Hedgerows in Ireland form important features in maintaining wildlife diversity and in establishing wildlife "corridors", particularly for birds. The commonest nesting birds found in hedgerows such as wrens, dunnocks, robin and willow warblers depend entirely on insects during the Summer months. In general untrimmed, thorned hedgerows containing species such as blackthorn, whitethorn and holly are favoured by birds as they provide ample food and also serve as a protection against predators.
Section 40 of the Wildlife Act, 1976, as amended by Section 46 of the 2000 Act, provides protection for hedgerows by providing that it shall be an offence for a person to cut, grub, burn or otherwise destroy hedgerows on uncultivated land during the nesting season from 1 March to 31 August, subject to certain exceptions. It is important that, where possible, necessary work to hedgerows is carried out outside this period.
It is possible in most cases to schedule and carry out necessary work to hedgerows outside this period. The legislation makes provision for works (other than road or other construction works) to be carried out for reasons of public health and safety under the authority of any Minister or a body established by statute that lead to the destruction of vegetation. There is also a provision to enable the Minister for Environment, Heritage and Local Government to request from the relevant Minister or body details of any such works together with a statement of the public health and safety factors involved.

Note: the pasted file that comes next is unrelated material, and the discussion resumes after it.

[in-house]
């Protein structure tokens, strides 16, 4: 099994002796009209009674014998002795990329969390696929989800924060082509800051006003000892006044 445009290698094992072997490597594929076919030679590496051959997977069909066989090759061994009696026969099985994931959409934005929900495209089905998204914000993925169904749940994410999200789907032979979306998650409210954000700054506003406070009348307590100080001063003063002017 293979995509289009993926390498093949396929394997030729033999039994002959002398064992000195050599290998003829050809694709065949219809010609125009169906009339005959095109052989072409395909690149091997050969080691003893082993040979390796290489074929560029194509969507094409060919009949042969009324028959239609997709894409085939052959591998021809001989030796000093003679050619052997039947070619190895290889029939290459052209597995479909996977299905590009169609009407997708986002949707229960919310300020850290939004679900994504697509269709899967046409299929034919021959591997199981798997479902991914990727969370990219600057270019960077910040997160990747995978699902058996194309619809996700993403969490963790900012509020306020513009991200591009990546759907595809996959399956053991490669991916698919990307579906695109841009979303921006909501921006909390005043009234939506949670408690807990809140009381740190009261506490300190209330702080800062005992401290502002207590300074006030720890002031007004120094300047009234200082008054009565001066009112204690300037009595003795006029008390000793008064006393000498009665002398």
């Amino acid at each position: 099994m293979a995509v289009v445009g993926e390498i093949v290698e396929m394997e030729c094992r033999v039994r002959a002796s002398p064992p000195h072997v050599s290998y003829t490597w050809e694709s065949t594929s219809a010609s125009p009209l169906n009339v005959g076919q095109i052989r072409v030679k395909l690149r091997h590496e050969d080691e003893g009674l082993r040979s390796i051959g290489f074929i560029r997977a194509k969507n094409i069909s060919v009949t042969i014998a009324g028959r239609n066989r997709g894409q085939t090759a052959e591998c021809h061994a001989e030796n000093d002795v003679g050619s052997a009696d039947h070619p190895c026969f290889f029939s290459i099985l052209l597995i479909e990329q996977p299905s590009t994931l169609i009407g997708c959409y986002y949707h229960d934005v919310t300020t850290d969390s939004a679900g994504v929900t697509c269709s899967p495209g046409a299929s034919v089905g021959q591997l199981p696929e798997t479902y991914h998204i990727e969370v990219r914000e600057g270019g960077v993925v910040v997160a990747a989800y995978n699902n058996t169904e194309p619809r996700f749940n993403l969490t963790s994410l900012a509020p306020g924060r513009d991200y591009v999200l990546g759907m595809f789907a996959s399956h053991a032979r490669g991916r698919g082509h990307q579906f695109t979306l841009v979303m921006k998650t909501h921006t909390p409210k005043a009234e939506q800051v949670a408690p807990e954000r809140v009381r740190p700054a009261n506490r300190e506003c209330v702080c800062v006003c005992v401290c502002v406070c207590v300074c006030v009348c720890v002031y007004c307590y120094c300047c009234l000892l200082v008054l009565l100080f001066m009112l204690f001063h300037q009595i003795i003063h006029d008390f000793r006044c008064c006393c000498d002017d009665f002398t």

It shall not be an offence to destroy vegetation in the ordinary course of agriculture or forestry. Also it shall not be illegal to destroy vegetation while preparing or clearing a site for lawful building or construction works.
It is the policy of the Minister to prosecute for offences under section 40 of the Wildlife Acts 1976 and 2000 and successful prosecutions have been taken under this section in recent years. Members of the public are encouraged to contact their local wildlife ranger and report instances where hedgerows are being destroyed during the prohibited period.
To follow us on Twitter, use the handle @MooneyShow.
Please DO NOT send any live, dead or skeletal remains of any creature whatsoever to Mooney Goes Wild.
If you find an injured animal or bird, please contact the National Parks & Wildlife Service on 1890 20 20 21, or BirdWatch Ireland, on 01 281-9878, or visit www.irishwildlifematters.ie
Presenter: Derek Mooney